The photo with this piece is not that of Edward Bransfield but a US civil war officer. For the best information on this forgotten antarctic explorer please visit www.rememberingedwardbransfield.ie Thanks.
Picture above: View of Mount Bransfield, back left of picture, Antarctic Peninsula (© Jim Wilson 2018)
Edward Bransfield was born in 1785 in the village of Ballinacurra in County Cork. We know nothing about his early life but he was born into a seafaring family. At the age of 18, at the outbreak of the Napoleonic wars Edward was forced to join the British Royal Navy. We know that he was taken against his will by the Royal Navy Impress service, probably in Cork Harbour, on 2nd June 1803 at the age of 18. Edward soon settled into life in the navy and proved his worth as an accomplished seaman. He served on a number of gunships and eventually earned the title of Master of his own ship.
In December 1819, Edward was given command of an expedition to investigate the newly discovered South Shetland Islands and ‘go on a voyage of discovery towards to South Pole’. On this journey, he landed on King George Island and turning South from there passed through what is now known as the Bransfield Strait. On the 30th January 1820, his expedition recorded seeing the what turned out to be mainland Antarctica and he name the land he charted Trinity land, which we now know to be the most Northerly point of the Antarctica mainland. Edward’s log book is now lost but the journal of his midshipman Charles Poynter survives and his description of “a high and rude range running in a NE and SW direction” is generally accepted as the first recorded sighting of the Antarctic Continent. One of these “high mountains” has since been named Mount Bransfield in his honour. Edward then continued to chart the Trinity Peninsula following a route to the North-East.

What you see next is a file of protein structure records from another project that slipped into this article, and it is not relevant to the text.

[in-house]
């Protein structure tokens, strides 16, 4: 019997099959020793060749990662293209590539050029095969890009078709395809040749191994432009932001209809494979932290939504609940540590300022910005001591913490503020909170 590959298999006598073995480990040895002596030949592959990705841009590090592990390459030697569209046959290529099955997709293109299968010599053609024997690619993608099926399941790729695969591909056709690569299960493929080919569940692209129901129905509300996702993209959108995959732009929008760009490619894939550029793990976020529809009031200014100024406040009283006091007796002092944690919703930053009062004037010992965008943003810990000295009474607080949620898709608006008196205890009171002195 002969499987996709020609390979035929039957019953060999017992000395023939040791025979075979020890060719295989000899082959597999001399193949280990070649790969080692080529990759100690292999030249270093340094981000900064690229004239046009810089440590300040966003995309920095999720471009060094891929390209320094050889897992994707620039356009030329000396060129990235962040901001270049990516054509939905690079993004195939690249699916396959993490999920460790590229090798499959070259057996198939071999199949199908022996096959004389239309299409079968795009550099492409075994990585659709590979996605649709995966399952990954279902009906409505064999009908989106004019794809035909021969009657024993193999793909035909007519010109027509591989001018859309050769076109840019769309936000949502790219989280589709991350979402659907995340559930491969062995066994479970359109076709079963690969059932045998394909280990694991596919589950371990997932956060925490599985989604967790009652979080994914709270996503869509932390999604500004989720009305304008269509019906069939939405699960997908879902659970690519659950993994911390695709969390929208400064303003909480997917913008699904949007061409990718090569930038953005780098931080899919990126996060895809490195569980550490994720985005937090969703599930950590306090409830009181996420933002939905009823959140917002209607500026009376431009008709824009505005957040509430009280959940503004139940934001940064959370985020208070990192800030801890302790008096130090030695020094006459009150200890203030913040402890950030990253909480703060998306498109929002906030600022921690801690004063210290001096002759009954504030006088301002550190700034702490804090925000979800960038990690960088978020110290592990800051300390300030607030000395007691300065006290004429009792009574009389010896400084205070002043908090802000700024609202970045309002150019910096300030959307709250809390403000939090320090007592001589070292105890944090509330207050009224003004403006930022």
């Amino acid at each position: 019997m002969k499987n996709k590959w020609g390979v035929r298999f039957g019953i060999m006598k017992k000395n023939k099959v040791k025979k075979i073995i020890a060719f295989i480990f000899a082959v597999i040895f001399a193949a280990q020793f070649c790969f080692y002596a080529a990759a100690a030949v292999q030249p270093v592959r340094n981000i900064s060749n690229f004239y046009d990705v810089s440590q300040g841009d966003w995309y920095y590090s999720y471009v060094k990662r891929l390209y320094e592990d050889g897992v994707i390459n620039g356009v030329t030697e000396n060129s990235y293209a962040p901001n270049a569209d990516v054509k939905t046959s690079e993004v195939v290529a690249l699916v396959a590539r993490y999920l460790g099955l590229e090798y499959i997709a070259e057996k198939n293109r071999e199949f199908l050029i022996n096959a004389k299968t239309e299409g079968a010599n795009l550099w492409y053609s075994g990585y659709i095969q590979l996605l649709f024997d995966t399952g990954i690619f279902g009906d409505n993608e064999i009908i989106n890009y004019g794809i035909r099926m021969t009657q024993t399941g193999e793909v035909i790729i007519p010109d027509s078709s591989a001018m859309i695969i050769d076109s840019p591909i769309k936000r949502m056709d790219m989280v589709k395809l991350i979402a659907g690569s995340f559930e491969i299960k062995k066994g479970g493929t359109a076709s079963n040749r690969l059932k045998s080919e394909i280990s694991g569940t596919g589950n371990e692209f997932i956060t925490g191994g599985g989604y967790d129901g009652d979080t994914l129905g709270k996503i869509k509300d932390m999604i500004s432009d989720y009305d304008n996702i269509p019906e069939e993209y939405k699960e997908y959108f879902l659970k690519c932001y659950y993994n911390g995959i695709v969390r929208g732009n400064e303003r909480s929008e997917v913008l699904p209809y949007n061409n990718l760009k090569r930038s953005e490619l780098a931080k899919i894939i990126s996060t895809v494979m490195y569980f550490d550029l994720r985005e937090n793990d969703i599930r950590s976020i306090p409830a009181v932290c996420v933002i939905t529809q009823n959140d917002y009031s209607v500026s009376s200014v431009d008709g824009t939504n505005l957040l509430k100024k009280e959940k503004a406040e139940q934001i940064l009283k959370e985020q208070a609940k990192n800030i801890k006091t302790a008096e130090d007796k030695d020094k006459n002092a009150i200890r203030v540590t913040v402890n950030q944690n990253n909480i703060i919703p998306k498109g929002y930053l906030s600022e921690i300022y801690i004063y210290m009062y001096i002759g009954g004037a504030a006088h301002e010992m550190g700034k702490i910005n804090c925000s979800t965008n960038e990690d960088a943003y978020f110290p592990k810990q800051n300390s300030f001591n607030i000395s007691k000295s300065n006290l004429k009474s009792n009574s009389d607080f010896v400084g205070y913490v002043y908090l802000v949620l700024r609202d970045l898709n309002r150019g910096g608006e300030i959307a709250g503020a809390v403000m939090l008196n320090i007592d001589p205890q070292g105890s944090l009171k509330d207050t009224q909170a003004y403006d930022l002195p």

Edward made a number of other Antarctic discoveries, including Elephant Island and Clarence Island. His expedition was the first to collect scientific specimens from Antarctica. His contribution to the age of Antarctic exploration is immense as without his first sighting of the great frozen region, there may never have been any further interest in navigating southwards. Edward is remembered by a number of landmarks in Antarctica bearing his name, and also by a monument dedicated to his memory which will be unveiled in Ballinacurra in on 25th January 2020. Check out www.rememberingedwardbransfield.ie
A monument dedicated to the memory of Edward Bransfield is set to be unveiled in Balinacurra on the 25th of January, 2020.
Photo: Bransfield Strait/Wikipedia
|Date of Birth||1785|
|Date of Death||1852|